Apparently, the above knitted monstrosity represents an Ewok, which is something to do with Star Wars. It certainly looks cosy. I just don’t think I could carry it off, particularly at the Gulbenkian Theatre.
I’ve been thinking about clothes again. This is because tomorrow – yes, tomorrow (silent, childlike handclapping) I am due for one of my thrice-yearly outings. NB: apparently it is now considered poor English to say ‘thrice’. You can say ‘once’, you can say ‘twice’ but when it comes to ‘thrice’ you are only now allowed to say ‘three times’. B******s to that – it’s my beloved language, and if it was good enough for Shakespeare it’s good enough for me.
Tomorrow I am going to meet my friend N at the University of Kent for The Bletchley Girls. I have written about my friend N before. N used to be my boss but by some miracle we managed to stay in touch and become friends after I left the firm. I have written before about student productions N and I have attended at the Gulbenkian (a theatre on campus at the University of Kent) and also of the illicit amusement to be had from student productions, in Some Fairly Substantial Fairies. (It seems to be a day for links today; what a fiddle links are). This, however, looks like a nice change from that. It’s an evening with two ladies, Ruth Bourne and Pat Davies, both now in their nineties, who were part of the predominantly female work force at Bletchley Park during the last war, working night and day to intercept messages and break codes. Ruth Bourne was eighteen at the time, a naval rating selected to operate the Bombe – one of genius Alan Turing’s machines.
It sounds good – nothing to be sniggered at over coffee in the interval there (unlike A Midsummer Night’s Dream). However, my mind has turned to more mundane matters. What to wear for it.
I was never very good with clothes, even when I worked for N in a posh office. It was always something of a struggle to compose my ‘look’ for the day, and sometimes I got it wrong and had to cower around all day in the wrong dress or even – more than once – non-identical shoes. You have to just keep your feet under the desk when you do that. Another tip – if yoghurt spills down your office blouse just before a client comes in – on with the cardigan and clutch it casually around you. Yet another – if skirt hem starts to unravel and no handy sewing kit in desk, staple said skirt. Aim sharp side of staple outwards otherwise – if tights ladder, arrest that run with a blob of nail-varnish or – if really desperate, soap. Soap tends to let you down.
The only thing I did get complimented on was my scarves. Year upon year there used to be a class advertised in the prospectus for the Adult Education Centre – Winning Ways With a Scarf, by Mrs Minnie HaHa, or something similar. Every year I planned to sign up for it, but never did. It sounded so like the one in the Joyce Grenfell monologue – Useful and Acceptable Gifts. I just seem to have a natural gift for impressive scarf-flinging. My niece taught me a new one a few years back – the back-to-front one that makes you look like Lawrence of Arabia. The trouble is, you can’t exactly venture out in an impressively-flung scarf and ‘nowt else.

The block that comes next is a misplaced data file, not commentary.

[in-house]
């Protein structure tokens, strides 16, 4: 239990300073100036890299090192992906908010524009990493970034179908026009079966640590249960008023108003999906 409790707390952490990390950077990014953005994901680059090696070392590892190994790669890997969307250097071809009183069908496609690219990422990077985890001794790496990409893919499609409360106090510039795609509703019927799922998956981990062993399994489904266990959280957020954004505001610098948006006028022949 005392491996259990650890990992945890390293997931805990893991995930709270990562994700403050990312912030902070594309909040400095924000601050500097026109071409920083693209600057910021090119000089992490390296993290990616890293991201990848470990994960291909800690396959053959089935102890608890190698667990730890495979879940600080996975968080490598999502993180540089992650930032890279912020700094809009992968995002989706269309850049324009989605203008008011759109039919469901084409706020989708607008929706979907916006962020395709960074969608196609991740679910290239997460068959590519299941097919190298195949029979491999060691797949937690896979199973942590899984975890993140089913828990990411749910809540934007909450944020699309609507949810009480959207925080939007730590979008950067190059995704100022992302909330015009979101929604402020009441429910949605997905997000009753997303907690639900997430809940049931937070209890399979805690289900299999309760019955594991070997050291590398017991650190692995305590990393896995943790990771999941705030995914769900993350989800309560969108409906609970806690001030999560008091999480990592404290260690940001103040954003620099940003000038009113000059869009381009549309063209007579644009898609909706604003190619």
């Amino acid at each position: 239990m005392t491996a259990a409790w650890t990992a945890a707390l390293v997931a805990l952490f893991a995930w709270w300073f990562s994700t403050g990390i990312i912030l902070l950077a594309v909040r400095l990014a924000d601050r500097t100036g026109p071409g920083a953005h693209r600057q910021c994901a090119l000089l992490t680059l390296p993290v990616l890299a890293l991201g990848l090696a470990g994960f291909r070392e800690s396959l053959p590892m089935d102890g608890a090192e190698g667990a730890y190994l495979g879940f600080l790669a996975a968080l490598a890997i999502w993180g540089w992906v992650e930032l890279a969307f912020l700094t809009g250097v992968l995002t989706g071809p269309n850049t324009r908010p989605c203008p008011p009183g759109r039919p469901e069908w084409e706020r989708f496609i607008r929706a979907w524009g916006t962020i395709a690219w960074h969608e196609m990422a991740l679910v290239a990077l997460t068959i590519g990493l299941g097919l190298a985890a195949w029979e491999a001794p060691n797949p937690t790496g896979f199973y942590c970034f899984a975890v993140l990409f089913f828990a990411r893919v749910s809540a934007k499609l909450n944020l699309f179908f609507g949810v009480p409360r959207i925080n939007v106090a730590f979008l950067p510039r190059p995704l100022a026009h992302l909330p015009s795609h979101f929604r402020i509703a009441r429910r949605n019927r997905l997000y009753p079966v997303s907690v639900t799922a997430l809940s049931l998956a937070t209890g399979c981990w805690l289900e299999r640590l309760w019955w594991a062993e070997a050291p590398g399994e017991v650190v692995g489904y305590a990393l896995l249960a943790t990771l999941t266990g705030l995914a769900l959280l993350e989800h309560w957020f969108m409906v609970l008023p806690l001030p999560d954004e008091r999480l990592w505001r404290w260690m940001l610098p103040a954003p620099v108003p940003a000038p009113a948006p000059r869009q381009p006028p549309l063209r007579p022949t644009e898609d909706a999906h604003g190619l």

Gosh, that’s a monster of picture. I thought it was going to be teensy.
[My father, by the way, danced with Joyce Grenfell in India. During the war. She would have been 106 if she hadn’t died in 1979. And drove her back to the railway station afterwards. Thought you’d like to know that. He was so proud.]
But now of course, there’s the money situation. I always wondered why old ladies’ clothes looked as if they had come from charity shops. Now I understand. It’s because they haven’t been able to buy any new ones for many, many years and the clothes have become… limp and vaguely grey. Eventually, presumably, if you carried on wearing them for a century or so, they would actually be all the same colour. Grey is the new… everything. Garments are quite substantial nowadays. They don’t tend to wear out, whatever Marks & Spencer would have you believe. They just gently, sadly, wilt.
What one has to do in this situation, Gels, is aim for the least unacceptable and/or least noticeable look. This will probably involve faded black leggings and the sale-reduced black ‘going out’ dress again. It’s so old it just kind of dangles, miserably from the hanger – no perk left in it at all. Or maybe I could aim for trousers and a cardigan with… something or other, possibly a tee shirt, under the cardigan. With a scarf to disguise or at least distract from its tee-shirt-ness. And footwear – well, it’s probably going to have to be the boots, even though it’s May and the sun has inconveniently started to shine. It’ll be evening. Bound to be a bit chilly and boot-suitable by evening. Or the flat shoes that start to pinch after half an hour but can be taken off in the car. I can drive barefoot. Except there’s all those bits of glass lingering around from when the neighbours’ ridge-tile crashed through the windscreen in a gale. It’s a toss-up between cuts or blisters, really.
No doubt one will cease to worry once in there and safely ensconced in one of those midget, itchy theatre seats. Have to stack the legs sideways to avoid pins and needles… No doubt Joyce Grenfell would have had to do the same.
But then of course, Dad being 6 foot 4, height wouldn’t have been a problem…